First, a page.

A key subplot of the movie involves the elderly Mrs. Farren (Julia Dean) and her daughter, Barbara (Val Lewton contract player Elizabeth Russell). Mrs. Farren believes that Barbara is an imposter sent to spy on her, and that the true Barbara died at the age of six – the same age as Amy Reed. Mrs. Farren and Barbara provide an interesting relationship to the film because they feel so lost in the overall story. The theory I worked with is that both women exhibit what Amy could become with improper parenting. She can stay lost in her fantasy world – perpetually child-like – as Mrs. Farren is, or she can be forced to grow up and conform to lying in order to please her parents, leaving her bitter and distant. It is up to Oliver and Alice to change their personalities and how they respond to Amy’s fantasy life. This proves difficult as their characters have learned nothing from their original interactions with Irena. I didn’t believe it possible to hate these two characters more than I did in Cat People, but Alice and Oliver truly prove how much they deserve each other!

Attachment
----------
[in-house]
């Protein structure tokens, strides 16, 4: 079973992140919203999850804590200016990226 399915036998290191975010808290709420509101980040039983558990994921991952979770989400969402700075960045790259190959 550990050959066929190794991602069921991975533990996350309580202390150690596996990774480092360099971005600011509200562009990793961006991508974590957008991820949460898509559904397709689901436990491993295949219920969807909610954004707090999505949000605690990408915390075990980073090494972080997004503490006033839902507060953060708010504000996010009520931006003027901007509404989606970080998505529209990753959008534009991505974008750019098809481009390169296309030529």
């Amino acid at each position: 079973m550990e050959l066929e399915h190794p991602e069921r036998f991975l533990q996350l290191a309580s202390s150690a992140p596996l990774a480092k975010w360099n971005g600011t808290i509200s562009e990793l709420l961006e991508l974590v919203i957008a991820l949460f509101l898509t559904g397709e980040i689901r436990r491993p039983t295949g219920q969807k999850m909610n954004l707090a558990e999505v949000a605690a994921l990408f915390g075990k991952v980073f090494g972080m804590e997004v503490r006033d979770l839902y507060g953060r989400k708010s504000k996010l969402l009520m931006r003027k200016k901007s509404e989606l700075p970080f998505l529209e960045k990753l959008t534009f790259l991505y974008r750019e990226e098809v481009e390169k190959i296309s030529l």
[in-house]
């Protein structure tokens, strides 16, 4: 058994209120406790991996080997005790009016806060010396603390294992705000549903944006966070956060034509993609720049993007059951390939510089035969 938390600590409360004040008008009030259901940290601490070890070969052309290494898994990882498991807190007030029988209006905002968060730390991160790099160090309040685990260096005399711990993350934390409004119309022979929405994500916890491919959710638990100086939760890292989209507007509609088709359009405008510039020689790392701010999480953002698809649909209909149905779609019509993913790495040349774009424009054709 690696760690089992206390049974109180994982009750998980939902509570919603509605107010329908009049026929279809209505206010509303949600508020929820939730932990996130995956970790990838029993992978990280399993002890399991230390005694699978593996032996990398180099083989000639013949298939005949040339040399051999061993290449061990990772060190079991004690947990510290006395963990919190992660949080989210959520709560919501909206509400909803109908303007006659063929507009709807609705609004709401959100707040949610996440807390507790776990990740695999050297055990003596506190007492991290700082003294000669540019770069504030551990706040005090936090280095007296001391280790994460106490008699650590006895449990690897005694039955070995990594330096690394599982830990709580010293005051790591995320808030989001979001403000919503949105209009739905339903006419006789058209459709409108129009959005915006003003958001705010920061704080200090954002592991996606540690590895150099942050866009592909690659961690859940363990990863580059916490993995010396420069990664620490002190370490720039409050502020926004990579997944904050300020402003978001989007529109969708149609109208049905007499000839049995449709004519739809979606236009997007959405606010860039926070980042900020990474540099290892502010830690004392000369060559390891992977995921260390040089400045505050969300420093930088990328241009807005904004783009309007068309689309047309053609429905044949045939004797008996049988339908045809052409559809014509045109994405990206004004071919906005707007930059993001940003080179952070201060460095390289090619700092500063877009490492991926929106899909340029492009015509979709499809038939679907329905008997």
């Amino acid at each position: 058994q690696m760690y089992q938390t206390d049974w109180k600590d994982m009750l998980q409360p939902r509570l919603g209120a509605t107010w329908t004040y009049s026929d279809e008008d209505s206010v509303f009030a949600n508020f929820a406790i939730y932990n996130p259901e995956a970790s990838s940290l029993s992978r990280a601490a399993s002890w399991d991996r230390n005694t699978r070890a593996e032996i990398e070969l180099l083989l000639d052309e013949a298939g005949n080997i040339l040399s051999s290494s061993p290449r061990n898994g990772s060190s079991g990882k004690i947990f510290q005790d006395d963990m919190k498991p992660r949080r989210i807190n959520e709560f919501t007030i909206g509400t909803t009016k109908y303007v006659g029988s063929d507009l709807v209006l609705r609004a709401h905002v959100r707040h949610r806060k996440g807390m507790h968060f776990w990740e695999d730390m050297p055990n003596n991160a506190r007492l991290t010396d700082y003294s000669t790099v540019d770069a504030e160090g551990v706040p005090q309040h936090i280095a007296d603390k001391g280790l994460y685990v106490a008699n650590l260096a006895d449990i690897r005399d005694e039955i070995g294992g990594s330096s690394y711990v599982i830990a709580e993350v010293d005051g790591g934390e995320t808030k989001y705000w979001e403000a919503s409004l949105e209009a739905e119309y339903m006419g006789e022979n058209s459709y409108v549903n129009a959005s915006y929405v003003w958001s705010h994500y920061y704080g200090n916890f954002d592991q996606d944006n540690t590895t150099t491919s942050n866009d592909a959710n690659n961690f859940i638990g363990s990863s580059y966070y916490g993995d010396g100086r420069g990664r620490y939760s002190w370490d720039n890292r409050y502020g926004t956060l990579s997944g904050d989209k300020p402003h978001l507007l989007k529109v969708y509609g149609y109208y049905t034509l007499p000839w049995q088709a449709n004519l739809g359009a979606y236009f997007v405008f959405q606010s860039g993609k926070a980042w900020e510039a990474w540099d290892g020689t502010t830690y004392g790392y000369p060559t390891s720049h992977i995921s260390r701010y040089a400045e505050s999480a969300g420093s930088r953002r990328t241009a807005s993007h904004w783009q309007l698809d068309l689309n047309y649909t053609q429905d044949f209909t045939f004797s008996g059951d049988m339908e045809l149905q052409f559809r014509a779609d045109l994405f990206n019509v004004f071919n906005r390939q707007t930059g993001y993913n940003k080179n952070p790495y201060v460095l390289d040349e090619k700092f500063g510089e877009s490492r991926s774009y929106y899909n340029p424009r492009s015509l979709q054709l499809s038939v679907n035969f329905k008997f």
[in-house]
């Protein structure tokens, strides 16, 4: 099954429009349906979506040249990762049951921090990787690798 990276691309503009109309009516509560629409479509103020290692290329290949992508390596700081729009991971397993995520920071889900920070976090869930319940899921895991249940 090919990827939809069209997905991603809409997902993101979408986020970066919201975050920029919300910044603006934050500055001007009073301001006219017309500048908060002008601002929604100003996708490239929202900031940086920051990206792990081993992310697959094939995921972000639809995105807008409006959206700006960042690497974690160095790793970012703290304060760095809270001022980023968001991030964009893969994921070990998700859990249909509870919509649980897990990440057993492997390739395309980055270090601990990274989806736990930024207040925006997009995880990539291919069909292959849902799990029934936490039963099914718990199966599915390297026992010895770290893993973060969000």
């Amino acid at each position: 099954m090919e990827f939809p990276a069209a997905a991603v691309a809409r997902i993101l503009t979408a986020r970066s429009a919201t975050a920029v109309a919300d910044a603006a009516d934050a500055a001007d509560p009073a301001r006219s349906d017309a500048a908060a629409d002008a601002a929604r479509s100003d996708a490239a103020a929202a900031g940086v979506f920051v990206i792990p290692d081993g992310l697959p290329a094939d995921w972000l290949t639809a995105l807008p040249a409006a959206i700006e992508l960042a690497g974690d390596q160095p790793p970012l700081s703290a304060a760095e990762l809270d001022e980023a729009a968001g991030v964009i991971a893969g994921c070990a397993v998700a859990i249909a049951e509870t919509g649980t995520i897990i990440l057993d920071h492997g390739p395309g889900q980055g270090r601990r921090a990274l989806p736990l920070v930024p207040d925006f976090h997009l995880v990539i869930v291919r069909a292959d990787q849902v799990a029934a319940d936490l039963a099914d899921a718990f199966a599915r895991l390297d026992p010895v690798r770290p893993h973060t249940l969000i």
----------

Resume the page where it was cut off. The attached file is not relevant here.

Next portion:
Oliver was the All-American boy in the first movie; a waffler who leaves Irena the minute things get tough to shack up with another woman. Here, he’s an intolerant parent that would rather have his daughter lie to him than live in a make-believe world where she’s seemingly happy. In one scene, he threatens Amy with a spanking if she continues to say Irena is around. By threatening her with punishment, you’re only forcing her to lie to avoid that, right? Concurrently, Jane Randolph is pointless in the thankless role of Alice. Anyone could play her somewhat concerned mother who lacks any engagement with her child. In the end, Amy relies on her father and Irena to get her out of certain situations, seemingly emphasizing that Randolph is around for continuity’s sake.